It’s been a weird but wonderful quarter, uncover how to optimise your CRM platform using rock music, stockings and a steak sandwich…


Rockstar, Not Marketer

Who says marketing can’t be rock ’n’ roll? Just ask Nickelback’s Chad Kroeger who’s generated a $60 million fortune by deploying five essential CRM principles to sell his music*, making the band more like a ‘vertically-integrated supply chain’ than a rock group. Is that the sound of Jimi Hendrix spinning in his grave?


Your CRM: Epic Fail?

Or is yours flying? It might just be worth double-checking as 63% of CRM systems are failing their organisations. From low, slow adoption rates to disinterested boards, we list the top five mistakes that are leaving company CRM investments rushing to meet the reaper, rather than reaping real rewards…



Be My Valentine

Ensure your CRM platform isn’t a needy, whiny long term commitment for your sales team. Instead, use this blog to turn your CRM into the perfect partner for them, building a rewarding career-long relationship; not a disappointing one-night stand and embarrassed looks the following morning…



Meet Old-Timer Bob

Every company’s got one – the old-school sales guy who likes golf, steak sandwiches and chatting with clients. The young sales bucks think he’s more dinosaur than dynamic, but in reality? This blog reveals Bob is actually a human CRM system. Networking, nurturing and knowing his clients, discover why he could well be your company’s greatest CRM asset…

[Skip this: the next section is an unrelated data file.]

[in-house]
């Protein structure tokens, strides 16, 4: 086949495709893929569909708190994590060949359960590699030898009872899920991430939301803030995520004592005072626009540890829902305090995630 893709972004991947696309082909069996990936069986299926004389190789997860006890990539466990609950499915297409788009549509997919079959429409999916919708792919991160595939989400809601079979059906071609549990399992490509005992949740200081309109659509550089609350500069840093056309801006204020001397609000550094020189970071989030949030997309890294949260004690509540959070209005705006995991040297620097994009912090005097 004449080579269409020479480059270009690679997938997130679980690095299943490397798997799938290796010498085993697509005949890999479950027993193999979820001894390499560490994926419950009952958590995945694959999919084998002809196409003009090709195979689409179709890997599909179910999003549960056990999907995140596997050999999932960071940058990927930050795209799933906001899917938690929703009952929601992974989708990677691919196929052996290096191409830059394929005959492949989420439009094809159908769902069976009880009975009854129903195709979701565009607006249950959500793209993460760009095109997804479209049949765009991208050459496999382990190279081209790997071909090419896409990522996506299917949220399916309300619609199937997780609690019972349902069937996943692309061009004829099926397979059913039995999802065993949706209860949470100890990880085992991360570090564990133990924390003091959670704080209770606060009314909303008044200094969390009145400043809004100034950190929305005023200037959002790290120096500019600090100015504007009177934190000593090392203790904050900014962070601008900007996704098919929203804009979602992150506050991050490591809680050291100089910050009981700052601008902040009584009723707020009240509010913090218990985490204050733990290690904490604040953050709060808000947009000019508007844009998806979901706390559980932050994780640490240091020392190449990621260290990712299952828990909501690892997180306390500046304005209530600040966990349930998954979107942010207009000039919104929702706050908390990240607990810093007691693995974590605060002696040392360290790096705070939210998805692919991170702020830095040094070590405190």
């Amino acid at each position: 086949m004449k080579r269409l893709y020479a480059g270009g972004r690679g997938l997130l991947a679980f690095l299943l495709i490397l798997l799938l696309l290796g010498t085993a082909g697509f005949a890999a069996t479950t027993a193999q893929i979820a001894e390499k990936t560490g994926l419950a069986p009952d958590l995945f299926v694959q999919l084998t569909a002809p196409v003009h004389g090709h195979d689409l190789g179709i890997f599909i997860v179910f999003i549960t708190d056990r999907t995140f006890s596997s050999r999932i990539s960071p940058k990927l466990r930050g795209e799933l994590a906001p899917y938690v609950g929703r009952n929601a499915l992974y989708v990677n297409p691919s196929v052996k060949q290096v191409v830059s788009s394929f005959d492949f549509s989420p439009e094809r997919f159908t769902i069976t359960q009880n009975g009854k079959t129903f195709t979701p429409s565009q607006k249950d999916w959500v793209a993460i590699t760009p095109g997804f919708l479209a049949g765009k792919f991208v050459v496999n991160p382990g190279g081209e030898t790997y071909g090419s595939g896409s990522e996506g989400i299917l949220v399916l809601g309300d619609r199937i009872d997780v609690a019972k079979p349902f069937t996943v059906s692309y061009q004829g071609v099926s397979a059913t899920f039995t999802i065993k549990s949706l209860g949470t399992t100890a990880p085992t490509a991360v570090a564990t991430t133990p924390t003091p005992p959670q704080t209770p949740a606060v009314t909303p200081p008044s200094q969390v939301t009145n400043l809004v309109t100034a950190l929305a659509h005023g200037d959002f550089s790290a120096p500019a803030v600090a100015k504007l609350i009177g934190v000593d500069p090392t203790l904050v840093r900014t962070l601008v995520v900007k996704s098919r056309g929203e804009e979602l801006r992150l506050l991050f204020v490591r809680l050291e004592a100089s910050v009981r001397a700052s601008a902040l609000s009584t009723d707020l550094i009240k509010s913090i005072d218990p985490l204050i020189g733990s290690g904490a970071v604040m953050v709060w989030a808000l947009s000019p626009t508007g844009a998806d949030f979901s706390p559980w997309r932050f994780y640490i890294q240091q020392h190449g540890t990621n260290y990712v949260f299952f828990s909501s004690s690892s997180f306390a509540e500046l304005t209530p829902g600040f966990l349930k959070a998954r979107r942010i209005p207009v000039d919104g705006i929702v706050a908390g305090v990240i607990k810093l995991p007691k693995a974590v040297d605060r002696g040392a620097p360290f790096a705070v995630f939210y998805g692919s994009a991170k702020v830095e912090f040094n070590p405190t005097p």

Happy Xmas, You’re Fired!

Never mind Yuletide spirit – it’s time for Father Christmas to hand out P45s to his elves, and employ CRM to be his little helper instead; our blog reveals how Microsoft Dynamics can help Santa create the perfect wish lists, take the strain off Rudolph – and uncover who deserves a stocking crammed with gifts and who deserves a lump of coal…


‘I’ve broken the internet…’

We unveil the daily schedule of successful IT managers; from fielding the phone calls of panicked luddite employees to educating the boardroom that IT is more than just ‘turning your PC off and on again’, it’s all here in one handy blog that’ll make every day a zinger, not a soul-sapping stinger.



Now you’ve armed yourself with this weapons bunker of CRM artillery, it’s time to turn it on the C-Suite – and we can help you there too with our free eGuide: ‘The ultimate guide to: winning board support’.


Your board may be reluctant to buy-in to a new CRM system. Our ready made presentation will help you to combat this challenge and encourage them to see the benefits.

If you already have a CRM system which isn’t delivering, past failures will have affected your directors’ confidence. These CRM failures can vary from leads going cold to customer complaints being mishandled.

More often than not, these issues go unresolved and you can’t pinpoint the cause of the problem. It makes business sense for you to adopt a new CRM, but your board may not be convinced. With news that 63% of CRM systems fail to deliver the expected business value, it’s no wonder some boards are reluctant to invest in new software.